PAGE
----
It's been a long road for the Expo Line light rail, which, when completed in a few years, will be the first LA rail line to reach the Pacific since the days of yore (the mid-twentieth century). The first half, from DTLA to Culver City, was fought and delayed over a street-level crossing at Farmdale Avenue (which led to an additional station), but the second half had to contend with some of the most obstructionist NIMBYs seen since the days of the Wilshire subway plan in the eighties. A group of Westsiders called Neighbors for Smart Rail demanded the line be undergrounded through its entirety through Rancho Park and Cheviot Hills, which would have bankrupted the project. The group sued and sued, finally losing this month at the state supreme court.
NFSR also pushed the California Public Utilities Commission, a state agency that oversees rail crossings, to reconsider approvals for the extension's crossings. The CPUC agreed to look again, ruled last month that they indeed passed muster, and made that decision final yesterday. Watch the THRILL-A-MINUTE video of CPUC president Michael Peevey closing the book on Expo's legal challenges (seriously, it's satisfying, though), via Transit Coalition poster Gokhan, and get ready for similar epic legal battles with the Purple Line Extension, Regional Connector, and Crenshaw Line.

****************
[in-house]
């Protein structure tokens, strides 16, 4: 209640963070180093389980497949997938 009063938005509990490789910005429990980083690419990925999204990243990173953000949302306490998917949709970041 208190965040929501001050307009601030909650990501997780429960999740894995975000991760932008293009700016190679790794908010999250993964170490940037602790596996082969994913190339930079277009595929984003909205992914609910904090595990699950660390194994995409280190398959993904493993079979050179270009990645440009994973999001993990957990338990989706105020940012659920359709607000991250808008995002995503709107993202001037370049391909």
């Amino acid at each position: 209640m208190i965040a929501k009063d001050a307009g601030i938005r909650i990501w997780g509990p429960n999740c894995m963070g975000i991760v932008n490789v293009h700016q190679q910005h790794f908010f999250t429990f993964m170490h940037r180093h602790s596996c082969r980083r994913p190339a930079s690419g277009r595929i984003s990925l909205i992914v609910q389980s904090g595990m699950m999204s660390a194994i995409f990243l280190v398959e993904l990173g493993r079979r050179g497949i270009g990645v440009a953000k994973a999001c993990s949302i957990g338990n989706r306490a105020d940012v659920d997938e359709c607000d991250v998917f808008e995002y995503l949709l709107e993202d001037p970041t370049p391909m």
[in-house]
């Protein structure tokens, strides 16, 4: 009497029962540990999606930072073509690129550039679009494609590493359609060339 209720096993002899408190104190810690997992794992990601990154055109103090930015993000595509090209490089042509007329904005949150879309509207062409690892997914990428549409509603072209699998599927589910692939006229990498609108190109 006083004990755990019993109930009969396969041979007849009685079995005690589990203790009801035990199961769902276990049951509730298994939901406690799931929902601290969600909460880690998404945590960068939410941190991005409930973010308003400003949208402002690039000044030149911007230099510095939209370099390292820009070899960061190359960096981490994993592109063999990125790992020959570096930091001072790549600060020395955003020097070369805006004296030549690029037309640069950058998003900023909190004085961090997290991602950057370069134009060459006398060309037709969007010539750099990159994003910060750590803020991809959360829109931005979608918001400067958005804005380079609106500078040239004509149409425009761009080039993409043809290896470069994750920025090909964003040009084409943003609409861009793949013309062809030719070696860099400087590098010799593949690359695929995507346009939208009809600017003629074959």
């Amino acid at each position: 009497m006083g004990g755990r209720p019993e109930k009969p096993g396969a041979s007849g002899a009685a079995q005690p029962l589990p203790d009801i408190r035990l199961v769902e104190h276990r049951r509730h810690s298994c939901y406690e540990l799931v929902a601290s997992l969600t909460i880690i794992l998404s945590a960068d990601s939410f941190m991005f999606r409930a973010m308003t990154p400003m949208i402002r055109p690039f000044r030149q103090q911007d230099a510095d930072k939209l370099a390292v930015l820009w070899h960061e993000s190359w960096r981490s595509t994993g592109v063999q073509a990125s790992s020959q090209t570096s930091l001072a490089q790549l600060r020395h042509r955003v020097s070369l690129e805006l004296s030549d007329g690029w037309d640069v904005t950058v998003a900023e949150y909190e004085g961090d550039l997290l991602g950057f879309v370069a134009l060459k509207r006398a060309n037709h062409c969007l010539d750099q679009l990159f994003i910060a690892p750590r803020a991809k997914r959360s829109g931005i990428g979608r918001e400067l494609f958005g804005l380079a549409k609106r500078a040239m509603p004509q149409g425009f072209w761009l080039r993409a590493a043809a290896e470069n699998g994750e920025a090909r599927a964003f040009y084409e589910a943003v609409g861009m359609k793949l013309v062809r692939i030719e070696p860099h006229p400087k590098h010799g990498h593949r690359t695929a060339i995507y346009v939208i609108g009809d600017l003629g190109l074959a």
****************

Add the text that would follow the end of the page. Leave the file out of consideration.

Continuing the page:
· Expo Line Phase II Archives [Curbed LA]